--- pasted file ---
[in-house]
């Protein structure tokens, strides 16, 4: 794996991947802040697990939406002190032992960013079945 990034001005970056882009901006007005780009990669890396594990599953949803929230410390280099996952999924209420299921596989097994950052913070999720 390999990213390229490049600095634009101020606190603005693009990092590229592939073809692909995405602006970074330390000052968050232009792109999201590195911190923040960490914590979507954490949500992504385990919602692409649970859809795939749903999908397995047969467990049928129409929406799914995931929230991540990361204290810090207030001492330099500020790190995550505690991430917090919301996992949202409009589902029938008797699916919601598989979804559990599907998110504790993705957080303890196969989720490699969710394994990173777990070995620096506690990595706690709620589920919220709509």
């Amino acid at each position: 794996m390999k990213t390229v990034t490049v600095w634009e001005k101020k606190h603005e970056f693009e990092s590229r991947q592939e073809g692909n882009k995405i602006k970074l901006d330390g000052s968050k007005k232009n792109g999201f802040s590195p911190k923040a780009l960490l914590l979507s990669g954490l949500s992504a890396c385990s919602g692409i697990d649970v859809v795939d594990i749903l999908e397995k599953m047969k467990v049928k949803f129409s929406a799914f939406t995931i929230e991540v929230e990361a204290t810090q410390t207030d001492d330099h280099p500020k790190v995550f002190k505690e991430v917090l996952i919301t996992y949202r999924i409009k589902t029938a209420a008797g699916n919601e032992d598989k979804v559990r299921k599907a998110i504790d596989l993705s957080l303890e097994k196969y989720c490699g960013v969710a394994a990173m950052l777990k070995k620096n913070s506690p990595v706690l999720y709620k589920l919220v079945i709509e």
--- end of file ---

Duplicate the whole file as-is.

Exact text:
[in-house]
């Protein structure tokens, strides 16, 4: 794996991947802040697990939406002190032992960013079945 990034001005970056882009901006007005780009990669890396594990599953949803929230410390280099996952999924209420299921596989097994950052913070999720 390999990213390229490049600095634009101020606190603005693009990092590229592939073809692909995405602006970074330390000052968050232009792109999201590195911190923040960490914590979507954490949500992504385990919602692409649970859809795939749903999908397995047969467990049928129409929406799914995931929230991540990361204290810090207030001492330099500020790190995550505690991430917090919301996992949202409009589902029938008797699916919601598989979804559990599907998110504790993705957080303890196969989720490699969710394994990173777990070995620096506690990595706690709620589920919220709509």
């Amino acid at each position: 794996m390999k990213t390229v990034t490049v600095w634009e001005k101020k606190h603005e970056f693009e990092s590229r991947q592939e073809g692909n882009k995405i602006k970074l901006d330390g000052s968050k007005k232009n792109g999201f802040s590195p911190k923040a780009l960490l914590l979507s990669g954490l949500s992504a890396c385990s919602g692409i697990d649970v859809v795939d594990i749903l999908e397995k599953m047969k467990v049928k949803f129409s929406a799914f939406t995931i929230e991540v929230e990361a204290t810090q410390t207030d001492d330099h280099p500020k790190v995550f002190k505690e991430v917090l996952i919301t996992y949202r999924i409009k589902t029938a209420a008797g699916n919601e032992d598989k979804v559990r299921k599907a998110i504790d596989l993705s957080l303890e097994k196969y989720c490699g960013v969710a394994a990173m950052l777990k070995k620096n913070s506690p990595v706690l999720y709620k589920l919220v079945i709509e």